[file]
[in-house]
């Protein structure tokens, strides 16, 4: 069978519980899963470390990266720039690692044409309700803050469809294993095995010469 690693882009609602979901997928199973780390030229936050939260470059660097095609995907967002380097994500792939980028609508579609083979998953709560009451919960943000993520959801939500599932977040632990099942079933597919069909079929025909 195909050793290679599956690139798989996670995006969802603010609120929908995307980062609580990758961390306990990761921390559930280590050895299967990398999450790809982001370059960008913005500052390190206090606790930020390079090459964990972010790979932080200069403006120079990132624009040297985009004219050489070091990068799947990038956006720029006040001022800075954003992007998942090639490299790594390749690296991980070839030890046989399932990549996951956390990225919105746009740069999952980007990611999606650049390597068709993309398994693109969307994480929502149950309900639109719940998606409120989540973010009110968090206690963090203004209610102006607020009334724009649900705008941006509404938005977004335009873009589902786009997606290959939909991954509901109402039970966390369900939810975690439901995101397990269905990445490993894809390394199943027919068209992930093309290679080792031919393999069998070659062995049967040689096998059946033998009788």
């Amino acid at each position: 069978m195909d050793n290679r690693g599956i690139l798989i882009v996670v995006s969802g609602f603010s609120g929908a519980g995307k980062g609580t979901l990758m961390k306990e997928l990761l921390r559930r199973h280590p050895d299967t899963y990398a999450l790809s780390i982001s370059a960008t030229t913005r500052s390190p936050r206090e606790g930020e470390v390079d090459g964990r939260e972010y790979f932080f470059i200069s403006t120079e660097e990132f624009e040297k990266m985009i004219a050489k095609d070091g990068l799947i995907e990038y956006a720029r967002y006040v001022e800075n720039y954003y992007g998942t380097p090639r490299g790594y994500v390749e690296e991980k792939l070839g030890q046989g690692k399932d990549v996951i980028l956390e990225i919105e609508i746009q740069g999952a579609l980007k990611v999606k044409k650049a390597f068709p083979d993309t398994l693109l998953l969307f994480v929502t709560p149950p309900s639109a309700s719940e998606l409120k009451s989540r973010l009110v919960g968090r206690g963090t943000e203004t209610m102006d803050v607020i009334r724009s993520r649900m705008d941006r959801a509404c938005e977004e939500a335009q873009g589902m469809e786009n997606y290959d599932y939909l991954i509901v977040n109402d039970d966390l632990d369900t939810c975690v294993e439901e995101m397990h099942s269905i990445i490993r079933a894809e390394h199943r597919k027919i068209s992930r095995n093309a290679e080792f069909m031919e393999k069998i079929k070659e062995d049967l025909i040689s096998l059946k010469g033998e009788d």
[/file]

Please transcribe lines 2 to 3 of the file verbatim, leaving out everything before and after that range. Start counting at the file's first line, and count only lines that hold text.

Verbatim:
């Protein structure tokens, strides 16, 4: 069978519980899963470390990266720039690692044409309700803050469809294993095995010469 690693882009609602979901997928199973780390030229936050939260470059660097095609995907967002380097994500792939980028609508579609083979998953709560009451919960943000993520959801939500599932977040632990099942079933597919069909079929025909 195909050793290679599956690139798989996670995006969802603010609120929908995307980062609580990758961390306990990761921390559930280590050895299967990398999450790809982001370059960008913005500052390190206090606790930020390079090459964990972010790979932080200069403006120079990132624009040297985009004219050489070091990068799947990038956006720029006040001022800075954003992007998942090639490299790594390749690296991980070839030890046989399932990549996951956390990225919105746009740069999952980007990611999606650049390597068709993309398994693109969307994480929502149950309900639109719940998606409120989540973010009110968090206690963090203004209610102006607020009334724009649900705008941006509404938005977004335009873009589902786009997606290959939909991954509901109402039970966390369900939810975690439901995101397990269905990445490993894809390394199943027919068209992930093309290679080792031919393999069998070659062995049967040689096998059946033998009788």
């Amino acid at each position: 069978m195909d050793n290679r690693g599956i690139l798989i882009v996670v995006s969802g609602f603010s609120g929908a519980g995307k980062g609580t979901l990758m961390k306990e997928l990761l921390r559930r199973h280590p050895d299967t899963y990398a999450l790809s780390i982001s370059a960008t030229t913005r500052s390190p936050r206090e606790g930020e470390v390079d090459g964990r939260e972010y790979f932080f470059i200069s403006t120079e660097e990132f624009e040297k990266m985009i004219a050489k095609d070091g990068l799947i995907e990038y956006a720029r967002y006040v001022e800075n720039y954003y992007g998942t380097p090639r490299g790594y994500v390749e690296e991980k792939l070839g030890q046989g690692k399932d990549v996951i980028l956390e990225i919105e609508i746009q740069g999952a579609l980007k990611v999606k044409k650049a390597f068709p083979d993309t398994l693109l998953l969307f994480v929502t709560p149950p309900s639109a309700s719940e998606l409120k009451s989540r973010l009110v919960g968090r206690g963090t943000e203004t209610m102006d803050v607020i009334r724009s993520r649900m705008d941006r959801a509404c938005e977004e939500a335009q873009g589902m469809e786009n997606y290959d599932y939909l991954i509901v977040n109402d039970d966390l632990d369900t939810c975690v294993e439901e995101m397990h099942s269905i990445i490993r079933a894809e390394h199943r597919k027919i068209s992930r095995n093309a290679e080792f069909m031919e393999k069998i079929k070659e062995d049967l025909i040689s096998l059946k010469g033998e009788d």